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Volume 18, Number 2
March/April 2002

Six Principles of Effective Accountability

Accountability-based reforms should lead to better teaching and learning-period


"We have to think about accountability in a very different way," says Douglas B. Reeves, chairman and founder of the Center for Performance Assessment and the International Center for Educational Accountability. "We have done a splendid job of holding nine-year-olds accountable. Let me suggest as a moral principle that we dare not hold kids any more accountable than we expect to hold ourselves."

At a recent forum hosted by the Principal's Center at the Harvard Graduate School of Education, Reeves outlined the principles of what he believes comprise effective school-based accountability systems. His remarks were edited for this issue:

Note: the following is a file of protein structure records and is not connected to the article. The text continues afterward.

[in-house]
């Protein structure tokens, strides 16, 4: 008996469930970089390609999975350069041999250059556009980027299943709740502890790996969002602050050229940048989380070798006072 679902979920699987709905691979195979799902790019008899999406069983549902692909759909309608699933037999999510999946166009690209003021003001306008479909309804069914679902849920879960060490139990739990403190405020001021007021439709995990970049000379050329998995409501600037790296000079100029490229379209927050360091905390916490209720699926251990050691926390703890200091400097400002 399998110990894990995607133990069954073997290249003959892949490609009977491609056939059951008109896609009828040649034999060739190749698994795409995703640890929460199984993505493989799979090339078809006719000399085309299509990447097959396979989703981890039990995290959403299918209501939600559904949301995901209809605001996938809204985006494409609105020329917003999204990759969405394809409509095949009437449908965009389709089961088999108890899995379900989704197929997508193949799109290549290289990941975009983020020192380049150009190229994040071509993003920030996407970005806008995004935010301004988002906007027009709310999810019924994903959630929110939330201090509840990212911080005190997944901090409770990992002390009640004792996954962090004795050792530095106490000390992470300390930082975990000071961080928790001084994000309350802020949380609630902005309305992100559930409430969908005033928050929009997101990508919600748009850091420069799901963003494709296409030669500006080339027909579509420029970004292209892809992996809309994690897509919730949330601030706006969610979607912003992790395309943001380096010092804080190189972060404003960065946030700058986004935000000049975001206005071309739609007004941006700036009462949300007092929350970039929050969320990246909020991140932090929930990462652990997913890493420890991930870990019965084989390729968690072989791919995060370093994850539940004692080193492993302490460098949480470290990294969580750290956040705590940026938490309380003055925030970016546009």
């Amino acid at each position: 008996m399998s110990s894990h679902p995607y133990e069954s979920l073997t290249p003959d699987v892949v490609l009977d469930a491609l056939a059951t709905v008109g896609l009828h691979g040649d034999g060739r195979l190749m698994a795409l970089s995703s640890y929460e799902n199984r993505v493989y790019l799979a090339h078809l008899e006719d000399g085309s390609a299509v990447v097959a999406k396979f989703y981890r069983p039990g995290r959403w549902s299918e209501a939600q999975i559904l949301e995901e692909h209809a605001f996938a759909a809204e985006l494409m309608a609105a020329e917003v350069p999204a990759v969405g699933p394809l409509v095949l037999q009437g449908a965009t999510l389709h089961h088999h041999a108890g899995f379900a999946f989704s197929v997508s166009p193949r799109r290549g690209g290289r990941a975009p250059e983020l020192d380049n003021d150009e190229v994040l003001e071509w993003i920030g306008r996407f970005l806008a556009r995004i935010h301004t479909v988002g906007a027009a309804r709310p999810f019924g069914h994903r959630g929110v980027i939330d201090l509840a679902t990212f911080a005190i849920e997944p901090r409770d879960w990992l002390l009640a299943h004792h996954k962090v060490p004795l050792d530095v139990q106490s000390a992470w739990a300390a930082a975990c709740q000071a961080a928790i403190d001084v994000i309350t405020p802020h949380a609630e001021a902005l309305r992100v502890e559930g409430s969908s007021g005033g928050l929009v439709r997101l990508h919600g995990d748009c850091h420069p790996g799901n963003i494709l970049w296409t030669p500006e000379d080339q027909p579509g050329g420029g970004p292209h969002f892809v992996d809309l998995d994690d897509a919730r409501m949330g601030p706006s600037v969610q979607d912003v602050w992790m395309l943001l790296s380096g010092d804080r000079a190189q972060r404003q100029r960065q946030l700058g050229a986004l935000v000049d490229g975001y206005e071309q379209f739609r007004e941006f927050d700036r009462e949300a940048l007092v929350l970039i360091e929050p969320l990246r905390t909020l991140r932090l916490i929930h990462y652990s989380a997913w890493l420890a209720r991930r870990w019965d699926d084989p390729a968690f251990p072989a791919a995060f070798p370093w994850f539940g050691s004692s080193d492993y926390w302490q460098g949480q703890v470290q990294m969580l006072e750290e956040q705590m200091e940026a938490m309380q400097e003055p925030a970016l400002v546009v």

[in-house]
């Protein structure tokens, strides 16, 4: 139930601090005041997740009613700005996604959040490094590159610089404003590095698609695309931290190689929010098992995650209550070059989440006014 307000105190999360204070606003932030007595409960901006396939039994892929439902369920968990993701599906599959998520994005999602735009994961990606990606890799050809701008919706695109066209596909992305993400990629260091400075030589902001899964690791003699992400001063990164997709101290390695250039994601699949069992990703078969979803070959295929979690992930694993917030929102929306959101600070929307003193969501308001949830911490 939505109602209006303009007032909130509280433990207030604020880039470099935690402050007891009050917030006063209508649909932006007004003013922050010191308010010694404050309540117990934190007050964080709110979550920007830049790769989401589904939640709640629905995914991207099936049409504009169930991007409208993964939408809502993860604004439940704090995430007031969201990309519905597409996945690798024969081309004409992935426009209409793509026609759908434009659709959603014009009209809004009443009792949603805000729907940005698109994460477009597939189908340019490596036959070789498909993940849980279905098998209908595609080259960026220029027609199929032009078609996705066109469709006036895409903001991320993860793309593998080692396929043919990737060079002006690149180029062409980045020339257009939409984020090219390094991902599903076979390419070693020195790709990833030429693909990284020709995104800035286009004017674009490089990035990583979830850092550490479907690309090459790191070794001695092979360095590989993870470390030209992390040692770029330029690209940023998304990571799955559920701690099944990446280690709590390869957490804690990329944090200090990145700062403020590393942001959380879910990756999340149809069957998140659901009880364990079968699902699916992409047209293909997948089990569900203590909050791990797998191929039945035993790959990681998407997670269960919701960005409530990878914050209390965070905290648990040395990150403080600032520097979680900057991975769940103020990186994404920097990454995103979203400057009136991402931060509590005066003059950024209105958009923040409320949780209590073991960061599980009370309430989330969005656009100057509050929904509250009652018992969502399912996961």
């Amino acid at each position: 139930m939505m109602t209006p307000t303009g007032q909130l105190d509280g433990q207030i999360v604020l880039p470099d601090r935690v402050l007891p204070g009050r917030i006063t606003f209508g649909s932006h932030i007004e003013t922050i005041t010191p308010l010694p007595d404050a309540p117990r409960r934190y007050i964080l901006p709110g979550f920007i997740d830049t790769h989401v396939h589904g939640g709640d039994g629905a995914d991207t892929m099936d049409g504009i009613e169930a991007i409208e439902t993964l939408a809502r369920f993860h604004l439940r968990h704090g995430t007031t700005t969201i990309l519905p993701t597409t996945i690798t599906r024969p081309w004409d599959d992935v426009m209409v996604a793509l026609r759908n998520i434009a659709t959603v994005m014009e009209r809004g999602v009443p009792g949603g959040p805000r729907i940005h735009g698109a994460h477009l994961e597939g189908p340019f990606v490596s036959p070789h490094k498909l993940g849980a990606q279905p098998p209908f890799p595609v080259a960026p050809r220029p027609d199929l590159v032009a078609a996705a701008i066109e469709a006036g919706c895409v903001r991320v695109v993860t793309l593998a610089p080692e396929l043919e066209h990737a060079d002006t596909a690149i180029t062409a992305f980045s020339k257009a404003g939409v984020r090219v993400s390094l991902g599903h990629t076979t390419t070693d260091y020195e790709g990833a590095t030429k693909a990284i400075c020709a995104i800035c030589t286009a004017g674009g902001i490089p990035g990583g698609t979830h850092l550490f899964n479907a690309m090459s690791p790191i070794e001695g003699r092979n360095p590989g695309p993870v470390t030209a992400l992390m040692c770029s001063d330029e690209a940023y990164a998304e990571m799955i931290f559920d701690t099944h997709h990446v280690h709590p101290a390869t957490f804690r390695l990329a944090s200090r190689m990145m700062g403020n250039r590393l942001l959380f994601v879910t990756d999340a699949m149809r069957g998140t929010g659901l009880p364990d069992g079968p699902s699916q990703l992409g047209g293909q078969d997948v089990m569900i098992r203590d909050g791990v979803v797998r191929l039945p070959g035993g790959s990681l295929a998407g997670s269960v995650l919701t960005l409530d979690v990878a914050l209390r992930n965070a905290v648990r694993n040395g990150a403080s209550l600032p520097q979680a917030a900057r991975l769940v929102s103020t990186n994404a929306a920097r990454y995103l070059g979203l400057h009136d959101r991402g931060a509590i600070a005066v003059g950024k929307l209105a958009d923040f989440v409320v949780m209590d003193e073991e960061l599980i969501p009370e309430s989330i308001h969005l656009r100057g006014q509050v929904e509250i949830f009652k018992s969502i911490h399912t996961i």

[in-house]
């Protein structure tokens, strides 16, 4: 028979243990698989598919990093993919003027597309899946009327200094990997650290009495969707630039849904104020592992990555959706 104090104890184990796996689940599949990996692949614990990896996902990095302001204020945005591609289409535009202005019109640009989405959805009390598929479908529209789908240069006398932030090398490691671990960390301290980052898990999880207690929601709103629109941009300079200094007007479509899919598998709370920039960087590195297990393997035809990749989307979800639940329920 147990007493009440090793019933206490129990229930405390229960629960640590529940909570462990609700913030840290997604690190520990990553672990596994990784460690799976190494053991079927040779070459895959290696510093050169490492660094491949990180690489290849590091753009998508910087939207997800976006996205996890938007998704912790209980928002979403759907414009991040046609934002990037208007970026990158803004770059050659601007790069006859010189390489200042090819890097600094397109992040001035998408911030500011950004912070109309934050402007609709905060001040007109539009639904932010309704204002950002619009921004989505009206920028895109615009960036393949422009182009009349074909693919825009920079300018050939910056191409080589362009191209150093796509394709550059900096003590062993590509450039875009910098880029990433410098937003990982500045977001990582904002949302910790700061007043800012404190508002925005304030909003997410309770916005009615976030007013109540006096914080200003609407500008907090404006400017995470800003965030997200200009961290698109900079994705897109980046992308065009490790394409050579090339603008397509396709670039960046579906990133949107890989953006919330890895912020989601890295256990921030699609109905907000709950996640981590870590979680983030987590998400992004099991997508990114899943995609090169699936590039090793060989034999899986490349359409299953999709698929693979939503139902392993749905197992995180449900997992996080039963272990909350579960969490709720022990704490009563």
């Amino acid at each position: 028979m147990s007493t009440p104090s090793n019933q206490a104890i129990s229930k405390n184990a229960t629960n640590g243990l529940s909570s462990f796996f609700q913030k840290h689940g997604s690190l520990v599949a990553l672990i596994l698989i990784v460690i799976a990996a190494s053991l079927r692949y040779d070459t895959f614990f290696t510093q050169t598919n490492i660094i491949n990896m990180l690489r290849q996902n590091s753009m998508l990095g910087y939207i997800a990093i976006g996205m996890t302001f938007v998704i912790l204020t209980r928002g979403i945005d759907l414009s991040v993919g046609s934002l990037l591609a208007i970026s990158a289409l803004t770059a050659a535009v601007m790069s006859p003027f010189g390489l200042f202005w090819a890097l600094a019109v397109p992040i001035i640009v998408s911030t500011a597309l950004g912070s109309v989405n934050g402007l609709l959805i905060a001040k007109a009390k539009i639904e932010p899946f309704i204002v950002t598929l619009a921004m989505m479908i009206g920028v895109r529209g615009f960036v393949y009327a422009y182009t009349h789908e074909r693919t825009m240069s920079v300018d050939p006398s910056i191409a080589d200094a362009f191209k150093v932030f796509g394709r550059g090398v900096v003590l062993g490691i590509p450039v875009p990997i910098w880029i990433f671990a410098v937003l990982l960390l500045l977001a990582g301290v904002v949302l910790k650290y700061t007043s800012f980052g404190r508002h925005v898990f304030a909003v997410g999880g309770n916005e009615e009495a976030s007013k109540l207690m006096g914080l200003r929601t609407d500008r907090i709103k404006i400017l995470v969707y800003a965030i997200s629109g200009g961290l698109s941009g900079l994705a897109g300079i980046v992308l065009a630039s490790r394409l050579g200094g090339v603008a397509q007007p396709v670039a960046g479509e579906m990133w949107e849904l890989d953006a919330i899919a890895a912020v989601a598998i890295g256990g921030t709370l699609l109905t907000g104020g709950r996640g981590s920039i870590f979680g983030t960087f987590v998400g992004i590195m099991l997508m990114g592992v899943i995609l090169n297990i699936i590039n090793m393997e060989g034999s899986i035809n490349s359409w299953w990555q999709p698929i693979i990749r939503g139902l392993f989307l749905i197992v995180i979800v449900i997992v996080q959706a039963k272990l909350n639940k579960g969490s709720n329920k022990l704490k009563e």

Principle #1: Congruence

Objectives and strategies are sometimes developed in complete contravention to what the accountability system calls for. Accountability must be the unifying theme that draws strategy, rewards, recognition, and personnel evaluations together.

This is an excerpt from the Harvard Education Letter. Subscribers can click here to continue reading this article.


Also by this Author

    For Further Information

    For Further Information

    D.B. Reeves. Accountability In Action: A Blueprint for Learning Organizations. Denver: Advanced Learning Press, 2000.

    D.B. Reeves. Making Standards Work: How to Implement Standards-Based Assessments in the Classroom, School, and District. Denver: Advanced Learning Press, 1997.

    Center for Performance Assessment, 1660 South Albion St., Suite 1110, Denver, CO 80222; 800-844-6599; 303-504-9312 (local); fax: 303-504-9417; email: